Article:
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The [Potential] Effect of Emulsifiers

March 9, 2015

People are always trying different methods of achieving a healthy weight. For those who feel extreme pressure to "cook more," or for that matter do not know how to cook at all, this may result in an increased use of processed foods. Frozen diet meals, foods labeled "low fat" or "healthy," and even meals sent straight to your door (i.e. Nutrisystem) become an area of interest. Why not have the best of both worlds - convenience and nutrition? We all know that most processed foods aren’t good for us, but not when it comes to misleading labels and those directed towards "health" or "weight loss" (truly, there is really little difference between the two).

A recent study looked at how emulsifiers, compounds in food that help promote texture and prevent separation, may relate to inflammatory bowel disease and symptoms associated with metabolic syndrome such as unhealthy weight gain and insulin resistance (the cornerstone for development of diabetes). The bacteria in the gut are involved in our overall health in many ways (as mentioned in previous articles) - we are dependent on the environment they create inside our bodies. Certain emulsifiers may actually disturb this environment, causing health issues for us. In the study, low concentrations of these commonly used emulsifiers (carboxymethylcellulose and polysorbate-80) resulted in distinct alterations to gut bacteria. These changes resulted in a pro-inflammatory state; we know that inflammation is the cornerstone of most chronic disease.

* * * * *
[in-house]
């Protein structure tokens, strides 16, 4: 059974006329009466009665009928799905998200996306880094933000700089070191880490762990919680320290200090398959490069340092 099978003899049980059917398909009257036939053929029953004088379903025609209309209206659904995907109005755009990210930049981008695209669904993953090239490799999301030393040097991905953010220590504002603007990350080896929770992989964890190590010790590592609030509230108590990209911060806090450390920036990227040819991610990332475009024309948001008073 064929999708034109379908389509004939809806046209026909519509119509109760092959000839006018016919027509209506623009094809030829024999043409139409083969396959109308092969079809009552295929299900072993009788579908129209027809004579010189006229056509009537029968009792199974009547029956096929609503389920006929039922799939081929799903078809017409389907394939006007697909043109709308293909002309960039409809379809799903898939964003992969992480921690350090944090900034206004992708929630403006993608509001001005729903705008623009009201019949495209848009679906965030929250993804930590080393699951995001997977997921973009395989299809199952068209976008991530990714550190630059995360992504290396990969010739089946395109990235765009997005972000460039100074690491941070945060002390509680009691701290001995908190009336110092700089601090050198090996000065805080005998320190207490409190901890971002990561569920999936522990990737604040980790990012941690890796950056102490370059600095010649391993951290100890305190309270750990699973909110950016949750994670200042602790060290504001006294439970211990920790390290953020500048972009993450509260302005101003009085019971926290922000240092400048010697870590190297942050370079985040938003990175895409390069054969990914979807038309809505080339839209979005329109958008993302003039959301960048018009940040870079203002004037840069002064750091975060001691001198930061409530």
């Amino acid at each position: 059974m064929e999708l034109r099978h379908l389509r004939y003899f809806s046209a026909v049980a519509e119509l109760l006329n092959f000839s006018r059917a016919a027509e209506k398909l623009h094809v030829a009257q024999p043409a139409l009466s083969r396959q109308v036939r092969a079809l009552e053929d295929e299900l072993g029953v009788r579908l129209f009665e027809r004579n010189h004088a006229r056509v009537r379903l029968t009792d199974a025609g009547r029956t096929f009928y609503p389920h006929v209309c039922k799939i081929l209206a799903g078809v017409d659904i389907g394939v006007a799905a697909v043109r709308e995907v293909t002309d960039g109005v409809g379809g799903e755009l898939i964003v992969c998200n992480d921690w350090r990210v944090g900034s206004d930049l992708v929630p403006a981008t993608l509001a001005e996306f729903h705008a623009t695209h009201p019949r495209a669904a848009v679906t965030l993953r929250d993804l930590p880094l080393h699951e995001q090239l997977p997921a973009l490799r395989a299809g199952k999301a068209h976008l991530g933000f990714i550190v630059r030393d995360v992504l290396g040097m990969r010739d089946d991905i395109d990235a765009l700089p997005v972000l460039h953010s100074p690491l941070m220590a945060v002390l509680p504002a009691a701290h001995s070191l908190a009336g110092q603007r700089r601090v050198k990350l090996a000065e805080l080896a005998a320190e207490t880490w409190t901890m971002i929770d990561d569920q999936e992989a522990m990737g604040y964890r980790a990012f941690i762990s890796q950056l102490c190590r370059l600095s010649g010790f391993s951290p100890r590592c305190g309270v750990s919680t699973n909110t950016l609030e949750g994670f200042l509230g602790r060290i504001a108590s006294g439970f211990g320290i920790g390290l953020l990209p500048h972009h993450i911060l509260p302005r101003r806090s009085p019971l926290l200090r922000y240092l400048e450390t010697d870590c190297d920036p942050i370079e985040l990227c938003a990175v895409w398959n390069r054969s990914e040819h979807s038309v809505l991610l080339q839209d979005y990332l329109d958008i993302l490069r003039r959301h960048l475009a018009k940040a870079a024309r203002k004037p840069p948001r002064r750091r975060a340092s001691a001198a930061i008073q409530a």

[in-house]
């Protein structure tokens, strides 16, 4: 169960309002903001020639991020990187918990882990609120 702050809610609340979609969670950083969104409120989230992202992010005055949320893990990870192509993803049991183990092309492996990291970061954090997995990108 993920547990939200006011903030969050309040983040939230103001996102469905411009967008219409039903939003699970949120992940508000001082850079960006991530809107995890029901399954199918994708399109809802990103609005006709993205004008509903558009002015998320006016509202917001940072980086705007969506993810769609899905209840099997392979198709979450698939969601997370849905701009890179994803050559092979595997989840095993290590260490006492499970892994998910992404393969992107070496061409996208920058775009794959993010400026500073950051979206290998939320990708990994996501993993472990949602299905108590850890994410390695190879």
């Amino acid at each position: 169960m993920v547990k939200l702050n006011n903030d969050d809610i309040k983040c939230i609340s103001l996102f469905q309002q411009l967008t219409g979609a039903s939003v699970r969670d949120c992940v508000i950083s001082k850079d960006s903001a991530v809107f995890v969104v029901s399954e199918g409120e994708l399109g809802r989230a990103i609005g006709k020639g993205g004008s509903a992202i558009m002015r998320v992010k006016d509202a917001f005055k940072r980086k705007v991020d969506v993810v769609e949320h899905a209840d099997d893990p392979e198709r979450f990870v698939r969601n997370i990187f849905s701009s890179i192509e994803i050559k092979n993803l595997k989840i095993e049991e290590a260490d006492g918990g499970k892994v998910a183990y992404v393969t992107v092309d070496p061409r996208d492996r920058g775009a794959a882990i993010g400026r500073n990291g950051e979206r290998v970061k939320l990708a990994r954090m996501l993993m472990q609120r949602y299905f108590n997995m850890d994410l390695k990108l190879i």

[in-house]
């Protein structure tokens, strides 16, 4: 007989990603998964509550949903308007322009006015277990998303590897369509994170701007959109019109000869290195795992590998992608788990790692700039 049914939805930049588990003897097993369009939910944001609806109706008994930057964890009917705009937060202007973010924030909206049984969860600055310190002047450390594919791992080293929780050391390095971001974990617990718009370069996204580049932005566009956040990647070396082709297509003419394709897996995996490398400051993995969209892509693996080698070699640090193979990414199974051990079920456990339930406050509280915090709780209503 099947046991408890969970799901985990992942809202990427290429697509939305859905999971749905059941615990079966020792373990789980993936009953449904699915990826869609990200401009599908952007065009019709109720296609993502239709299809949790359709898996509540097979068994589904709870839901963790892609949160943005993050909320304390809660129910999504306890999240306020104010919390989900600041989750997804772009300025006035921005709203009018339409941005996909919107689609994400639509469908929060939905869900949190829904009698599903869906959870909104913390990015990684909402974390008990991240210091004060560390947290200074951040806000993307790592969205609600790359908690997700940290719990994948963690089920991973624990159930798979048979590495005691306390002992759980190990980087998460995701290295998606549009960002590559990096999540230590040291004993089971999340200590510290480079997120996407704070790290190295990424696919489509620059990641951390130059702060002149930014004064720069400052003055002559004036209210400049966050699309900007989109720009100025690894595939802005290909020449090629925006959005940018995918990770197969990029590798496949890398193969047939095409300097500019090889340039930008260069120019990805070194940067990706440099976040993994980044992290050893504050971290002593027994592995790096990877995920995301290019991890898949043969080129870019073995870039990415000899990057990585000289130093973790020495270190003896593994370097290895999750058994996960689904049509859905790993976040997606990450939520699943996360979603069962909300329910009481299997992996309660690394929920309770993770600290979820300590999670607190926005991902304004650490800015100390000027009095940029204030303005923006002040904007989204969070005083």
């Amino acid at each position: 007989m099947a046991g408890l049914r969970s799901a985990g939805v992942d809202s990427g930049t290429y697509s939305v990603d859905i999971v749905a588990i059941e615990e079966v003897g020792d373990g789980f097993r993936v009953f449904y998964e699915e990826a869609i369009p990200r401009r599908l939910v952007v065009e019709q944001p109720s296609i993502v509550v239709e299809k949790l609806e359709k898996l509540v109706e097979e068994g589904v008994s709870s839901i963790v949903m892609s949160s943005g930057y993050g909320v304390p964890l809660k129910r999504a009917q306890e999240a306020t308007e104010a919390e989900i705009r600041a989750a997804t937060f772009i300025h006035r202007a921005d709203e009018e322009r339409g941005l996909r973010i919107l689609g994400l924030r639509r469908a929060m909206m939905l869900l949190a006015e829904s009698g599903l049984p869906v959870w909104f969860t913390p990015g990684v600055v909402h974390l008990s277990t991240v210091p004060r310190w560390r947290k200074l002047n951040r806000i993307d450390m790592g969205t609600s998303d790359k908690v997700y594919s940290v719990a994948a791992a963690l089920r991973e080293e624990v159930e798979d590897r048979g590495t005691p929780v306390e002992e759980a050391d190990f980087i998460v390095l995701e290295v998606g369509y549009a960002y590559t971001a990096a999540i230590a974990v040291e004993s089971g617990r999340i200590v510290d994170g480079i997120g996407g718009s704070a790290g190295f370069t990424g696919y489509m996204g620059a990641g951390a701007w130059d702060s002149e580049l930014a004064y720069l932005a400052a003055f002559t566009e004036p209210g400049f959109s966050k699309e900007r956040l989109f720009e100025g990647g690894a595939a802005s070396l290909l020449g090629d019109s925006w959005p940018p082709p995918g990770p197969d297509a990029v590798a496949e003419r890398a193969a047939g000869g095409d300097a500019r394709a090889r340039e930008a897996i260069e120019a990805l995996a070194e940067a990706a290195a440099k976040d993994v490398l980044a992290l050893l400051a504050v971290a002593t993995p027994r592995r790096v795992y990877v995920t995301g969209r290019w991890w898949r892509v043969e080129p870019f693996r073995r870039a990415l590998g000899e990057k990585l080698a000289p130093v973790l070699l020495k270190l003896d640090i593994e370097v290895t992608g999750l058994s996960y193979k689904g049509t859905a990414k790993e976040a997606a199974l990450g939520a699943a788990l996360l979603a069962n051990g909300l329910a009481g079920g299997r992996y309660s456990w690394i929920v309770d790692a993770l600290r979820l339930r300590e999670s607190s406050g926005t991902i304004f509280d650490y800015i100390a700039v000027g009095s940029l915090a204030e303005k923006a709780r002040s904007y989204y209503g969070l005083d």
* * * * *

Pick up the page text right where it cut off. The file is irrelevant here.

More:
Some argue that the impact of including emulsifiers bears no reason for concern in humans; in fact, the study used mice. However, the research conducted showed that mice whose gut bacteria were affected by emulsifiers affected healthy mice when emulsifier-altered gut bacteria was transplanted into them. In other words, the gut bacteria environment changed so drastically that when the bacteria were transplanted into a healthy subject, that subject had the same negative health effects as the donor. Now, is this reason for major concern? No - it is way more likely for obesity, symptoms of metabolic syndrome (mentioned above), and inflammation to occur in someone who makes poor dietary choices than in someone otherwise healthy but consuming a food with an emulsifier. Overeating, especially foods high in fat, sugar, and calories, is the major cause of obesity and metabolic syndrome. Still - this information is good to know in order to help people choose foods a bit more wisely, a bit more fresh, and bit less processed. As always, we at The Sage: Nutritious Solutions hope this information helps.

Happy Eating!

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